Attorney Howard Taylor's statement on Tretter v. Bresnahan was carefully worded and misleading.
It was Jeff Tretter's request–not the defendants'–that $7,500 be donated to the horse rescue charity after the $20,000 figure had already been agreed upon. Mr. Tretter wanted it to be on the record that the horse was the ultimate victim.
The defendants delayed and frustrated the legal process by refusing to respond to discovery fully, forcing motions to compel, and attempting to obstruct nonparty discovery. Mr. Taylor's characterization of the settlement agreement as a "business decision" is no doubt accurate from his perspective.
The defendants reached that "business decision" when it became clear that they faced risk of a judgment many times the amount that Mr. Tretter should have won. Furthermore, Mr. Taylor does not know the amount of legal fees spent in prosecuting the claims against his client. The facts stand: Tests showed Tag Up and Go was doped with EPO, this amounted to cheating bettors, and the trainer and owner had to pay up. This should be the first of many such lawsuits.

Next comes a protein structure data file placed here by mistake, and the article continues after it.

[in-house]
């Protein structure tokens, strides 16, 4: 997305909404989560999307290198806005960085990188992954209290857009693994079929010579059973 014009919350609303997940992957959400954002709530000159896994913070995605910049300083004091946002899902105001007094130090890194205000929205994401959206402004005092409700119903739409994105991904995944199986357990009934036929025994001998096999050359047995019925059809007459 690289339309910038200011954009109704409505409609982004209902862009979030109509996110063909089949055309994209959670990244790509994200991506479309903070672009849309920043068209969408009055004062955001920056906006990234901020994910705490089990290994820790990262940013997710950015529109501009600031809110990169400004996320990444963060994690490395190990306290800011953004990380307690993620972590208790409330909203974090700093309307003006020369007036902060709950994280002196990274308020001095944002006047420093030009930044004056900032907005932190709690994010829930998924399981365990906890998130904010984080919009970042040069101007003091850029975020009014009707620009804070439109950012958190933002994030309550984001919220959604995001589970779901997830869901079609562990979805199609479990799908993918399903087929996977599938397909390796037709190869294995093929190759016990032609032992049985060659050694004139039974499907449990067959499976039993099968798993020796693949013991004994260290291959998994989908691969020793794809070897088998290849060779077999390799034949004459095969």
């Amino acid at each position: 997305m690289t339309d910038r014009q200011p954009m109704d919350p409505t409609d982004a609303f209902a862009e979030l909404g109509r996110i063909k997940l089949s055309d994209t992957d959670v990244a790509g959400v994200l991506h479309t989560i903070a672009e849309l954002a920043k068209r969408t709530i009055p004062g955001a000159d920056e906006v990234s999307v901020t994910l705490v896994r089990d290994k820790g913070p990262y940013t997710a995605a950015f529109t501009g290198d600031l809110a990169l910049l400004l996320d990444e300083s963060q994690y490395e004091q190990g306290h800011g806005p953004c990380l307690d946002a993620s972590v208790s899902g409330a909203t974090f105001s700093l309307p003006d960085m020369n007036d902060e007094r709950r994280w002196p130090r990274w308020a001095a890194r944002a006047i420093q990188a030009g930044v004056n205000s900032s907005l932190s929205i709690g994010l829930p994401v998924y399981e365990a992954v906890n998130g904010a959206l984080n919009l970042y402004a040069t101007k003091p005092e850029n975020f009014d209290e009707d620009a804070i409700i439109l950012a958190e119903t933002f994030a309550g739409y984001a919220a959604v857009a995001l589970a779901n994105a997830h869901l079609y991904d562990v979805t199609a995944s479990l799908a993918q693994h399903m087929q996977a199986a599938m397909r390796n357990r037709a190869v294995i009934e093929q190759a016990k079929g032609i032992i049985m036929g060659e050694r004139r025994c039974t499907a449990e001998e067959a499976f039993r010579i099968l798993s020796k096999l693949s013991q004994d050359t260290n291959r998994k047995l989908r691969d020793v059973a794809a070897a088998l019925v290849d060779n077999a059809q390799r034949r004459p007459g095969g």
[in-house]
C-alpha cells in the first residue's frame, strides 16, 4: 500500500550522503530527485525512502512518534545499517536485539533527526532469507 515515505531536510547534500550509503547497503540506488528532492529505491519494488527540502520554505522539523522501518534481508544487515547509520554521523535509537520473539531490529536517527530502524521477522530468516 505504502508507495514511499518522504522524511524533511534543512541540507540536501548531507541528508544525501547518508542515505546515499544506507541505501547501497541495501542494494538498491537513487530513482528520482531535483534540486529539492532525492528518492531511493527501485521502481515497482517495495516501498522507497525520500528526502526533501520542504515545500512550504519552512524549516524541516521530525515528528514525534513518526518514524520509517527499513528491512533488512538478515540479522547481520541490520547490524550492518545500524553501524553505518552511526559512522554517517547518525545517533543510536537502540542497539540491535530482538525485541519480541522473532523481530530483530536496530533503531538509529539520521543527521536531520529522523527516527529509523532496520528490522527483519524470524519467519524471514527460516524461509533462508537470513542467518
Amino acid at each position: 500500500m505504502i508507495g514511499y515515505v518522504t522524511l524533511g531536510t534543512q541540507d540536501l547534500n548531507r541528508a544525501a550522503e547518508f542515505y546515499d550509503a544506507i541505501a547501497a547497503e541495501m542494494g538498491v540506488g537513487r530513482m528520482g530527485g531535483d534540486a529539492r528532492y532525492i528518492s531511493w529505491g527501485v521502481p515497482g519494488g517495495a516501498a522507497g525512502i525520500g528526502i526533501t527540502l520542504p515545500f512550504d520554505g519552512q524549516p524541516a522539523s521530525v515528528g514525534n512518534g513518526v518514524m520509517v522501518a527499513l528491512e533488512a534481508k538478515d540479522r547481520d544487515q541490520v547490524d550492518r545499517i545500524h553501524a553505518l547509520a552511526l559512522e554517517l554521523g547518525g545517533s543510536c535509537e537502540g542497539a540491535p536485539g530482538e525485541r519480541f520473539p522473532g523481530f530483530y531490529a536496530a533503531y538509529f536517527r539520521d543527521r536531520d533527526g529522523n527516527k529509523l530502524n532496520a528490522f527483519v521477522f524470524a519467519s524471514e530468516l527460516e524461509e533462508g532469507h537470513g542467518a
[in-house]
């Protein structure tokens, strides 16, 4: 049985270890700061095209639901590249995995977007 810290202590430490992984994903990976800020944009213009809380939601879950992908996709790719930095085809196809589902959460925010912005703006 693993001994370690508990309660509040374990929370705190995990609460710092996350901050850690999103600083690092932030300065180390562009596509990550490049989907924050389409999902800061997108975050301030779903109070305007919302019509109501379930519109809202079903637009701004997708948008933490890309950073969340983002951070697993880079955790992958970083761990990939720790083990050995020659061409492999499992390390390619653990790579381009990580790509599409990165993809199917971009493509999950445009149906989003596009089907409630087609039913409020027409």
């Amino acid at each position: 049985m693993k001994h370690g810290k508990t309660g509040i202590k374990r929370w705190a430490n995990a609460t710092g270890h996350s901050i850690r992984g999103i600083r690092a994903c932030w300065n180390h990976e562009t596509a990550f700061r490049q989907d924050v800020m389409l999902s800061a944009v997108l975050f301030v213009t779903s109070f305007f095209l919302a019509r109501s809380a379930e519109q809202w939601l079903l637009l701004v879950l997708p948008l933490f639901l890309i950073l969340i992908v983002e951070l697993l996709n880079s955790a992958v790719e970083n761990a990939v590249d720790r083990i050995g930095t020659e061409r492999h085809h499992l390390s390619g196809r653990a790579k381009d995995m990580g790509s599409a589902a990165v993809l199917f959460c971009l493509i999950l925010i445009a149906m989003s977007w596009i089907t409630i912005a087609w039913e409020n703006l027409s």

PETA–whose motto reads, in part, that "animals are not ours to use for entertainment"–opposes speciesism, which is a human-supremacist worldview. More information about this lawsuit is available here, and I'd be happy to answer any questions that you might have.
David Perle, Media Division Manager | PETA